Oxygen Sensors: A Detailed Guide To How Oxygen Sensors Work & What They Do

What is an Oxygen Sensor?

The oxygen sensor (commonly referred to as an “O2 sensor”, as O2 is the chemical formula for oxygen) is mounted in the exhaust manifold of the vehicle to monitor how much unburned oxygen is in the exhaust as the exhaust exits the engine.

Where are Oxygen Sensors Located?

The amount of oxygen sensors a vehicle has varies. Every car made after 1996 is required to have an oxygen sensor upstream and downstream of each catalytic converter. Therefore, while most vehicles have two oxygen sensors, those V6 and V8 engines equipped with dual exhaust have four oxygen sensors — one upstream and downstream of the catalytic converter on each bank of the engine.

What does an Oxygen Sensor do?

Oxygen sensors work by producing their own voltage when they get hot (approximately 600°F). On the tip of the oxygen sensor that plugs into the exhaust manifold is a zirconium ceramic bulb. The inside and the outside of the bulb is coated with a porous layer of platinum, which serve as the electrodes. The interior of the bulb is vented internally through the sensor body to the outside atmosphere. When the outside of the bulb is exposed to the hot gases of the exhaust, the difference in oxygen levels between the bulb and the outside atmosphere within the sensor causes voltage to flow through the bulb. If the fuel ratio is lean (not enough fuel in the mixture), the voltage is relatively low — approximately 0.1 volts. If the fuel ratio is rich (too much fuel in the mixture), the voltage is relatively high — approximately 0.9 volts. When the air/fuel mixture is at the stoichiometric ratio (14.7 parts air to 1 part fuel), the oxygen sensor produces 0.45 volts.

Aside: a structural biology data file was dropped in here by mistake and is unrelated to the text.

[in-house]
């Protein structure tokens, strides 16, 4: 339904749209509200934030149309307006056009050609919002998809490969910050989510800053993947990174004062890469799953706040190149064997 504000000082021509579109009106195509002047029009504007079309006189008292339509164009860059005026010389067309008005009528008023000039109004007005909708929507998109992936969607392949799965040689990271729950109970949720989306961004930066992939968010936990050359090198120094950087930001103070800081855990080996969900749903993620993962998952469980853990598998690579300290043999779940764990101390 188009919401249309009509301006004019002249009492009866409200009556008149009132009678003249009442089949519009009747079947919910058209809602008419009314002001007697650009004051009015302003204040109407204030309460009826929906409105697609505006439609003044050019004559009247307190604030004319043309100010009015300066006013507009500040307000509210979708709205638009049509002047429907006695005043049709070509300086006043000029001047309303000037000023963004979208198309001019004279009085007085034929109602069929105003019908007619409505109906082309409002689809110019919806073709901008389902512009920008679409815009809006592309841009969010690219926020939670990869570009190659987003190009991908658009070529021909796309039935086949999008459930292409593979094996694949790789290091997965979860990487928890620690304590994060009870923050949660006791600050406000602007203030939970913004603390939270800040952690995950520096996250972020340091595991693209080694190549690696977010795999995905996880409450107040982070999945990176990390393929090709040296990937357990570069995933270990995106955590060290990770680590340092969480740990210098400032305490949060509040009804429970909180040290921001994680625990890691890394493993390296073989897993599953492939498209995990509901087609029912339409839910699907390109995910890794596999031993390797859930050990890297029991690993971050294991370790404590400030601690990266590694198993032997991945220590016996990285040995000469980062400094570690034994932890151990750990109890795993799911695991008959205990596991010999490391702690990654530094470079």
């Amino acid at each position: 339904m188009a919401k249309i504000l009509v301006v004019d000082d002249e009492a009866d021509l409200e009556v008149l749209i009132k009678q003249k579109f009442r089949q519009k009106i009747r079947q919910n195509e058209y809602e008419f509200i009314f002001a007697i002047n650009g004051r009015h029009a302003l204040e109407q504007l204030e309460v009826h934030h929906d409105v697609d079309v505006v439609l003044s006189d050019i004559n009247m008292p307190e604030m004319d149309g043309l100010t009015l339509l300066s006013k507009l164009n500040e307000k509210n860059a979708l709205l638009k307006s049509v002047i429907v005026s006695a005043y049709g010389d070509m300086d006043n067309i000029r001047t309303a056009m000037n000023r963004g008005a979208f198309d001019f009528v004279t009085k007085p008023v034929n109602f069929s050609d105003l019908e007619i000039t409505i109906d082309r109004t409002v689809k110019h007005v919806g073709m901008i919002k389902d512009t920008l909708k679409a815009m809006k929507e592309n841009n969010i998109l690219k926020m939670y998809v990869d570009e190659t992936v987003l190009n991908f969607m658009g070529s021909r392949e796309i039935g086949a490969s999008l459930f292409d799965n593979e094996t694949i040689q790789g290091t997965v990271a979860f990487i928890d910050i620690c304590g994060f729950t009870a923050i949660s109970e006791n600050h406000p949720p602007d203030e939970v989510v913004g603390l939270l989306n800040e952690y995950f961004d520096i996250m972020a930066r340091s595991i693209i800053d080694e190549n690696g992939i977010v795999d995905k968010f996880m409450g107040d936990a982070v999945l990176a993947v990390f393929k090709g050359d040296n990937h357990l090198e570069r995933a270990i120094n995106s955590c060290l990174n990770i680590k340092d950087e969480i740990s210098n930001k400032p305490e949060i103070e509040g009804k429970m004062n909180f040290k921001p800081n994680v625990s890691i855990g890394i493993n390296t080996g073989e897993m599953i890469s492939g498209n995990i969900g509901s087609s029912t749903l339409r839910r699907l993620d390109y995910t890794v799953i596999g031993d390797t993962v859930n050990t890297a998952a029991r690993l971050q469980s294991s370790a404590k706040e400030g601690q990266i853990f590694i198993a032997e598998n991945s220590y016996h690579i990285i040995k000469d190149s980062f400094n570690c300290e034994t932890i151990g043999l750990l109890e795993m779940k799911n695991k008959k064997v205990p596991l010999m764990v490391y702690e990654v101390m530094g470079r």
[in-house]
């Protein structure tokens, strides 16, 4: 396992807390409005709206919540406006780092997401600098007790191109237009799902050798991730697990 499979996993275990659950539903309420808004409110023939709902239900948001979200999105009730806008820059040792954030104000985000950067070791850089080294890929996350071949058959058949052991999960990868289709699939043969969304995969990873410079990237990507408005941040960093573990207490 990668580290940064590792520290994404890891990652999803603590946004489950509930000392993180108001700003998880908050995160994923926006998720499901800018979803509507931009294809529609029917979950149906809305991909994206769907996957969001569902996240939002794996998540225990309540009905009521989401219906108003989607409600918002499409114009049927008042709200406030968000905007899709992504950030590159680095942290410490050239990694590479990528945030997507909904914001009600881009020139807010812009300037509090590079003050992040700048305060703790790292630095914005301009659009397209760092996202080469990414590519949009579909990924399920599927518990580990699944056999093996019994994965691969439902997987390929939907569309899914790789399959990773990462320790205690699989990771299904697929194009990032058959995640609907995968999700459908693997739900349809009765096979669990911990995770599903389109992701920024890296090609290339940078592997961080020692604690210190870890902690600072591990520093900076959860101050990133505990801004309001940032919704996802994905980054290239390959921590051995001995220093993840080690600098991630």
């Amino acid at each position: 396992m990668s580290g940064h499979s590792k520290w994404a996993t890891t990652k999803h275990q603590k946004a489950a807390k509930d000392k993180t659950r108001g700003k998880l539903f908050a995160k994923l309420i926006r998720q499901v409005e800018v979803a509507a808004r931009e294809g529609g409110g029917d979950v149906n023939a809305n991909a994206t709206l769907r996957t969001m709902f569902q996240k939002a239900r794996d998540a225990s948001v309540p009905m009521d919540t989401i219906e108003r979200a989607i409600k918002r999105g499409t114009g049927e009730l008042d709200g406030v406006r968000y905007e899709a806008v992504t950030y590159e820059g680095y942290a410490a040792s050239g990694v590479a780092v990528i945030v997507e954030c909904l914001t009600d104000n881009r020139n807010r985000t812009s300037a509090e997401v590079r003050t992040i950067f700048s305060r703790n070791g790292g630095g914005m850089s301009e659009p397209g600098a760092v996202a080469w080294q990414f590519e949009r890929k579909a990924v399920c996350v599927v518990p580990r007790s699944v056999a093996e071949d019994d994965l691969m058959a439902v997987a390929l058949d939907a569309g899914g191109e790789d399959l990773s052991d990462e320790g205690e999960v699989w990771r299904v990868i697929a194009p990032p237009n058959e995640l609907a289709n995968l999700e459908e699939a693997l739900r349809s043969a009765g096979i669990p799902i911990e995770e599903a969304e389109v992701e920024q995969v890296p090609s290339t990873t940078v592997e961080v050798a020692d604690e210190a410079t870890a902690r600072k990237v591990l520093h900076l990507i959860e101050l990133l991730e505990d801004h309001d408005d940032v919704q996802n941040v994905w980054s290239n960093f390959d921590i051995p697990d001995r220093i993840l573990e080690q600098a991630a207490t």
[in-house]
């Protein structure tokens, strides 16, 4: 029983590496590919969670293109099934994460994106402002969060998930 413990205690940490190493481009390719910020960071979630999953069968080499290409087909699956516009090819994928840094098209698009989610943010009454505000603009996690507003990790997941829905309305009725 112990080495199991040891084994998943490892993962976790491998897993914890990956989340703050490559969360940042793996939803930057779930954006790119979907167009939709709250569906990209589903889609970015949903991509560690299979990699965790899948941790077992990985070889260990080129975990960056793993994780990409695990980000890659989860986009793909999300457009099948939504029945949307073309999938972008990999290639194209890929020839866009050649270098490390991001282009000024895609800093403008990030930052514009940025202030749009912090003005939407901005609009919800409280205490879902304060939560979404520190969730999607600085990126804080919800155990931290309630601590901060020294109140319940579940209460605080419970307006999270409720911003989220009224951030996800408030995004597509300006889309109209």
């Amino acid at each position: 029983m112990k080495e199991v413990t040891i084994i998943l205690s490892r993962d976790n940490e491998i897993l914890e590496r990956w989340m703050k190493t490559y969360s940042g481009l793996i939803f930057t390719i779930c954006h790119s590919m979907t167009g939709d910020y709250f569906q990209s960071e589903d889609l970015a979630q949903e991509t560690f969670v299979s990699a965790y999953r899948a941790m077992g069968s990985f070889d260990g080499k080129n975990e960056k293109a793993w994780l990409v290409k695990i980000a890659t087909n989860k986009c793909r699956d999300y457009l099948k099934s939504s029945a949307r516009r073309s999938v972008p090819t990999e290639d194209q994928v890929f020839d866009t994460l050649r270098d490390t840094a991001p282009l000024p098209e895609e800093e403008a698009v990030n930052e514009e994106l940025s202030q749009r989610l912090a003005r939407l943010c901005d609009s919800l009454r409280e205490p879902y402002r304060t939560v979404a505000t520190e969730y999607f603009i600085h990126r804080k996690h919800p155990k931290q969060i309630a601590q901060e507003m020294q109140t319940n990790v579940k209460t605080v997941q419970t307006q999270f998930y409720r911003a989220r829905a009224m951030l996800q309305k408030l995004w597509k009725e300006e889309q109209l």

The Upstream Oxygen Sensor (Oxygen Sensor 1)

Oxygen sensor 1 is the upstream oxygen sensor in relationship to the catalytic converter. It measures the air-fuel ratio of the exhaust coming out of the exhaust manifold and sends the high and low voltage signals to the powertrain control module in order to regulate the air-fuel mixture. When the powertrain control module receives a low voltage (lean) signal, it compensates by increasing the amount of fuel in the mixture. When the powertrain control module receives a high voltage (rich) signal, it leans the mixture by reducing the amount of fuel it adds to the mixture. The powertrain control module’s use of the input from the oxygen sensor to regulate the fuel mixture is known as a closed feedback control loop. This closed loop operation results in a constant flip-flop between rich and lean, which allows the catalytic converter to minimize emissions by keeping the overall average ratio of the fuel mixture in proper balance. However, when a cold engine is started, or if an oxygen sensor fails, the powertrain control module enters into open loop operation. In open loop operation, the powertrain control module does not receive a signal from the oxygen sensor and orders a fixed rich fuel mixture. Open loop operation results in increased fuel consumptions and emissions. Many newer oxygen sensors contain heating elements to help them get to operating temperature quickly in order to minimize the amount of time spent in open loop operation.